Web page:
January 08, 2007
First, I should note that for this post, this especially applies.
Will calls this New York Times story "rather strange." Only in our little corner of the blogosphere do we grow more temperate as the level of deserved approbation rises. Such is the soft bigotry of low voiced condemnation. Fierce disagreement means that we love you (or at least are rather fond); calling you "odd" or "confusing" is our little way of dismissing you to the rogues' gallery of tinpot dictators and editorial columnists: amusing, poshlusty, possibly deadly.
But I am not so temperate as my host; this Times story is anti-Asiatic in effect if not intent. It begins so benignly bad, rolling with the stupid languor of all Times pieces on race, a smarmy Ruth Messinger draped condescension towards the brown, black, and yellow. But the effect of its continued susurration of idiocy is a building hatred that sits uneasy, Chait-like, in my chest, demanding a response which does justice to the athletic achievement that is the badness of the story, and yet knowing its own insufficiency. Part of this is the important lesson of the article's context, in which this is not merely another bad housing project like story in the Times' war on smart writing about race, but emblematic of the failures of the entire public housing agenda that is the Sulzberger Dasein.
We will arrive at the errors of its context later. First, to the feast that is its content. It is full of trivial stereotypes ("I-Pod free," "the setting sun for its identity" (thanks, all you high school seniors from Irvine; you're a James Clavell novel, who knew?), "Dragon Lady," "Math and Engineering students," "domineering parents," "piano," "self-segregating," "the good Asian who gives it up to teach," "to teach black kids!" (the implication surely being that Asians aren't racially conscious and don't give back--where is Spike when you need him?)), trivial observations blown into demographic trends (pho, and dim sum, and residence halls, oh my!), trivial ways to make Asians look odd for doing normal college activities (I mean, I hate a cappella, but "Out of nowhere, an a cappella group, mostly Asian men, appears and starts singing a Beach Boys song" [?!] Then they vanished back into the trees, whispering "Lowenstein, Lowenstein"), and myriad trivial excuses for discrimination. I include the next quote in full, because God help me if I assist this piece's reception by quoting it out of context. Herein we see the strategy of quoting the affected minority to deflate the implication of the quote:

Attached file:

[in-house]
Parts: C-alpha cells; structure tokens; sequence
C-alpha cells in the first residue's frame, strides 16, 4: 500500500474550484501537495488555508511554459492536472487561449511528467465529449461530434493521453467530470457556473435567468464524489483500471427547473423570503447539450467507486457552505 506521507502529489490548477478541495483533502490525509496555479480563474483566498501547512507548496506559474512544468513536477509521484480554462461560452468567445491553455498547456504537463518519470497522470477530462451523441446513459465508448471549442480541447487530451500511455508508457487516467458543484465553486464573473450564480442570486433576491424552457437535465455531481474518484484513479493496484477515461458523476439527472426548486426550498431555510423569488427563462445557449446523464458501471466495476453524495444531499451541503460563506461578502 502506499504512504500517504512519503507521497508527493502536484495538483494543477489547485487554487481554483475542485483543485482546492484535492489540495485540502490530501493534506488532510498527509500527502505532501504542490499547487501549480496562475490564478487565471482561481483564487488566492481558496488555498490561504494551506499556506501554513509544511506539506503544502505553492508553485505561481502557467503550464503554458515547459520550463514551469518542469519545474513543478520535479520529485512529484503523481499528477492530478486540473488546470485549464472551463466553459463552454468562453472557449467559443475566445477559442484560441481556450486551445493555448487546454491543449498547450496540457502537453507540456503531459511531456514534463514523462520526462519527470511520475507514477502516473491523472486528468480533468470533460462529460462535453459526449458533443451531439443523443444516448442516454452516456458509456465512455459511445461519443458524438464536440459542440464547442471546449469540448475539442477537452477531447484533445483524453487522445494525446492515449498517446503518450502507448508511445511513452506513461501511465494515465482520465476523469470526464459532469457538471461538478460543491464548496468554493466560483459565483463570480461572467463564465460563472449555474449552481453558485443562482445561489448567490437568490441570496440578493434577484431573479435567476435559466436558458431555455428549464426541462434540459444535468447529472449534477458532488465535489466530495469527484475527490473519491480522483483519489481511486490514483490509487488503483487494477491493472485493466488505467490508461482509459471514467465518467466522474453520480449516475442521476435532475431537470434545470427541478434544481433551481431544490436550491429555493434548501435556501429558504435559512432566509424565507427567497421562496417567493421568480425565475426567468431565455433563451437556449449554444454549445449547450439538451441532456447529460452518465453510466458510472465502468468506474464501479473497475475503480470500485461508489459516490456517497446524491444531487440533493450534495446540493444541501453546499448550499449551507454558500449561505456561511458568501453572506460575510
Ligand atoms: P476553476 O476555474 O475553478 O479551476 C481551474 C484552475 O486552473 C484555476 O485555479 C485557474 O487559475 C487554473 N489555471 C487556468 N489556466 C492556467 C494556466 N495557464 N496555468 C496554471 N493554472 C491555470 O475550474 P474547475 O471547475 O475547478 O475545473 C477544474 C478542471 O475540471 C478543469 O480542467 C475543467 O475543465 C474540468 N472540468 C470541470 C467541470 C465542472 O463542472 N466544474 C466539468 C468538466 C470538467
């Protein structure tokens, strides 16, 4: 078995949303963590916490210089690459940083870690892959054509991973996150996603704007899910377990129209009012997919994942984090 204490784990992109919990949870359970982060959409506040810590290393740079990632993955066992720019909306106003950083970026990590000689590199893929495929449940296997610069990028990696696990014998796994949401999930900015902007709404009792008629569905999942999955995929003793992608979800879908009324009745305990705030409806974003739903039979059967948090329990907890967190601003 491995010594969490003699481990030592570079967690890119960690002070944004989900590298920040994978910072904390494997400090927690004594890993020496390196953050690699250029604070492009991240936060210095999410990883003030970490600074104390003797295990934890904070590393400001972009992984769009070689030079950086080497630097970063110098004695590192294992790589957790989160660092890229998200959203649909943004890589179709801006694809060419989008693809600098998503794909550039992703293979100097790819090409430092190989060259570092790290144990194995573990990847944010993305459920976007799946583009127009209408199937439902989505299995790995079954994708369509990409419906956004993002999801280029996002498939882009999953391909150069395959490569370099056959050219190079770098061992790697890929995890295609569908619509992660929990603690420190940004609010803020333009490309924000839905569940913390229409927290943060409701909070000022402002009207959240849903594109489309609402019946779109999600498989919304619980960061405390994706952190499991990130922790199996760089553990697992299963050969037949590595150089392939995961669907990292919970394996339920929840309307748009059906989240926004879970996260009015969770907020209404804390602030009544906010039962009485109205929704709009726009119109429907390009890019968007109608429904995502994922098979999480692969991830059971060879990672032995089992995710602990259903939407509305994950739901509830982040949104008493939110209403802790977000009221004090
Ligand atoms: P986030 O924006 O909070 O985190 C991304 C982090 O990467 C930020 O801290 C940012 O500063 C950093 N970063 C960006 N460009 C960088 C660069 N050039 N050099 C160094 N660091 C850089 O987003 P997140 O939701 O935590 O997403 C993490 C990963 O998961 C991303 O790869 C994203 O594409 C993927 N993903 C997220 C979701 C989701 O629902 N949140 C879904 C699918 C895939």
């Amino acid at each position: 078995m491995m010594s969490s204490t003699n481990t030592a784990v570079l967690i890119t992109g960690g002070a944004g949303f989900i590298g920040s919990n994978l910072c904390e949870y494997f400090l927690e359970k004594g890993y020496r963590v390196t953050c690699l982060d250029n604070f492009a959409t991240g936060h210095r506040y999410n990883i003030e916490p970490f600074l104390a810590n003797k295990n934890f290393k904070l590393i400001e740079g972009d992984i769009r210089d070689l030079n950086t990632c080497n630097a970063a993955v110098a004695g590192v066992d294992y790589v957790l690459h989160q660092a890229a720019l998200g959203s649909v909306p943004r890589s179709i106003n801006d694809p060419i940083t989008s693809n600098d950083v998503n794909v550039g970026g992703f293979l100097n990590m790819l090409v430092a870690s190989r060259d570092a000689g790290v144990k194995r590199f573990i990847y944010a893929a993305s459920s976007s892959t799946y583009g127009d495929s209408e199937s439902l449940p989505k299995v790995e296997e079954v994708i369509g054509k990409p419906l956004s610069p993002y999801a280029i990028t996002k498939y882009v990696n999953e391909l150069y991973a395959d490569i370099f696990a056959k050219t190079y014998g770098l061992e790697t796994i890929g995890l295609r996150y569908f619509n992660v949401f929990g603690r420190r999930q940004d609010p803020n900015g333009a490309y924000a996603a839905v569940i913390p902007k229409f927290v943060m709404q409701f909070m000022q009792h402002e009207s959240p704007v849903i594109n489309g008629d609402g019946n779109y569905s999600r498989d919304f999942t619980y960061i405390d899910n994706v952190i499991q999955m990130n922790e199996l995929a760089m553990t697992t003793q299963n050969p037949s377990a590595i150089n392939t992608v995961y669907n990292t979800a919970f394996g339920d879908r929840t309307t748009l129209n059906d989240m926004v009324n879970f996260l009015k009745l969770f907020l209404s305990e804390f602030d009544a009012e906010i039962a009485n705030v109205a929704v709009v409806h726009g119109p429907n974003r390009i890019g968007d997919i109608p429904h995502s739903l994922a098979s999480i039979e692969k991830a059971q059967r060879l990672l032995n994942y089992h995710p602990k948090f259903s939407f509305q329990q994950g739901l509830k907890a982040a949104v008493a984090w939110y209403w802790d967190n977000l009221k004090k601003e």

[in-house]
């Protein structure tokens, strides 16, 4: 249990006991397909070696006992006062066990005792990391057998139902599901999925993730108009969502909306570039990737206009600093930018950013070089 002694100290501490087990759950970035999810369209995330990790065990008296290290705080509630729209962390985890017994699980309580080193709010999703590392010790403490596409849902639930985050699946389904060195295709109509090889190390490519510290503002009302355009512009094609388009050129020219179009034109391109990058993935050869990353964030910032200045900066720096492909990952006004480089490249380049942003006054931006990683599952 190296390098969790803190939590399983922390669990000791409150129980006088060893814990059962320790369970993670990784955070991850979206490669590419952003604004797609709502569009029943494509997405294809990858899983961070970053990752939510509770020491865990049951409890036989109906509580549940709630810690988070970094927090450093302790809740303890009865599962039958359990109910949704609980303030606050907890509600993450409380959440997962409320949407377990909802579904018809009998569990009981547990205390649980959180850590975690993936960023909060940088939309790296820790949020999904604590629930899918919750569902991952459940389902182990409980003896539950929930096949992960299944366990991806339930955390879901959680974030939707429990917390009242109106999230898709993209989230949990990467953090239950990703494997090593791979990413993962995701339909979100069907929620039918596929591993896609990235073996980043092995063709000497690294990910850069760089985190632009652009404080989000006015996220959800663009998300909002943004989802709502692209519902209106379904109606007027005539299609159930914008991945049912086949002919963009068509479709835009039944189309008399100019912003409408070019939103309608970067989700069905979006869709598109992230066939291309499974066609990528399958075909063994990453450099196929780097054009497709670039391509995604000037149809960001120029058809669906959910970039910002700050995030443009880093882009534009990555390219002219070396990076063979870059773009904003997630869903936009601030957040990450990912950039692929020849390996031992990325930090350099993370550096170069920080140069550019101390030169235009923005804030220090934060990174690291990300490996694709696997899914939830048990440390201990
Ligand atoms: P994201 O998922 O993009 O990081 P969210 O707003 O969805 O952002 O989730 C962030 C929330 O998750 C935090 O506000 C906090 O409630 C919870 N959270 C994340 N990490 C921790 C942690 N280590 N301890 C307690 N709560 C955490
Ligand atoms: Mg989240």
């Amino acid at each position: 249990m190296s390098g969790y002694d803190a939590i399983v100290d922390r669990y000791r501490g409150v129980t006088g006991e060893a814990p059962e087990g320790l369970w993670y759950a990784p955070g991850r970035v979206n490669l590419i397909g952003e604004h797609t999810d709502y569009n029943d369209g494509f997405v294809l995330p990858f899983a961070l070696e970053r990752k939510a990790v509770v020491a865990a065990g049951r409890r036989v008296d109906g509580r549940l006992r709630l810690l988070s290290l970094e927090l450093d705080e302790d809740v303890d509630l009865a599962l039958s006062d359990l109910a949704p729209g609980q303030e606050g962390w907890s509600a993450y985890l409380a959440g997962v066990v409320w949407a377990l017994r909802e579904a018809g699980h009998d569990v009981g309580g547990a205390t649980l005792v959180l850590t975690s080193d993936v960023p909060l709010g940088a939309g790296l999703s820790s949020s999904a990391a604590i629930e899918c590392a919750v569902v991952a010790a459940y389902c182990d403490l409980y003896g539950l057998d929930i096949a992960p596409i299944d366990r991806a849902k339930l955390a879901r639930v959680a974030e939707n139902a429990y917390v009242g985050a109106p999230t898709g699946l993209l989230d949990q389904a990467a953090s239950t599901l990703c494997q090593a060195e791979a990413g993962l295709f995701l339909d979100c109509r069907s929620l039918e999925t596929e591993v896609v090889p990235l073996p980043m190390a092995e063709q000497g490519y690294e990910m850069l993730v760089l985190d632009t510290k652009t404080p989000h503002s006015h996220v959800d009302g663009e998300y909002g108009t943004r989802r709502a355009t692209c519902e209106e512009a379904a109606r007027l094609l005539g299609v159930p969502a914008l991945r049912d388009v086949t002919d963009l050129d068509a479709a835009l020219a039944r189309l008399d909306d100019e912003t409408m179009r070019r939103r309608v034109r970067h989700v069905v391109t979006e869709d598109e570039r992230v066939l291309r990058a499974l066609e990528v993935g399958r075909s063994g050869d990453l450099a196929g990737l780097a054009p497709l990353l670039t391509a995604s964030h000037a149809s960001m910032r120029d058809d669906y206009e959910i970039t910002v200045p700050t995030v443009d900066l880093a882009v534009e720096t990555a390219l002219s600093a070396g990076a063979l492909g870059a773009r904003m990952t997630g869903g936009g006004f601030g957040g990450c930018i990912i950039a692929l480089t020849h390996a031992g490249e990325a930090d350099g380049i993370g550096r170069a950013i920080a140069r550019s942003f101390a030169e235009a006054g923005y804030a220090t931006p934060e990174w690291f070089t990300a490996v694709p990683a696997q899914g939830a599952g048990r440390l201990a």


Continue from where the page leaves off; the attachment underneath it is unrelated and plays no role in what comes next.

In the late 1980s, administrators appeared to be limiting Asian-American admissions, prompting a federal investigation. The result was an apology by the chancellor at the time, and a vow that there would be no cap on Asian enrollment.
University administrators and teachers use anguished words to describe what has happened since.
“I’ve heard from Latinos and blacks that Asians should not be considered a minority at all,” says Elaine Kim, a professor of Asian-American studies at Berkeley. “What happened after they got rid of affirmative action has been a disaster — for blacks and Latinos. And for Asians it’s been a disaster because some people think the campus has become all-Asian.”
Note a few outstandingly amusing things here. First, the conflation of ending affirmative action in the late 1990s and the removal of the illegal anti-Asian quotas in the 1980s. That's low. Second, the aforementioned quoting of the discriminated against minority, in a quote which sets up, in classic Times fashion, the proper minority opinion as being the one that conflates all minority thought into a single brown/black/yellow fusion which happens to perfectly follow upper middle-class Jewish liberal piety. Third, and perhaps most importantly, no discussion, none!, of the actual demographic effects of removing the 1980s cap. Without introducing the obvious, and offensive contextual point, which makes me want to pick up my laptop, smash it into my skull, and stop writing, let us just take this in a completely neutral way. Ending the 1980s racial quotas against Asians was an anguished disaster because of the failure of race-blind admission policies to mollify other minority interests in an unrelated policy decision fifteen years later? Really?
Oh, to channel Leon, who would be ever so much more eloquent in rhetorically asking how he could give a fuck, and then giving a fuck.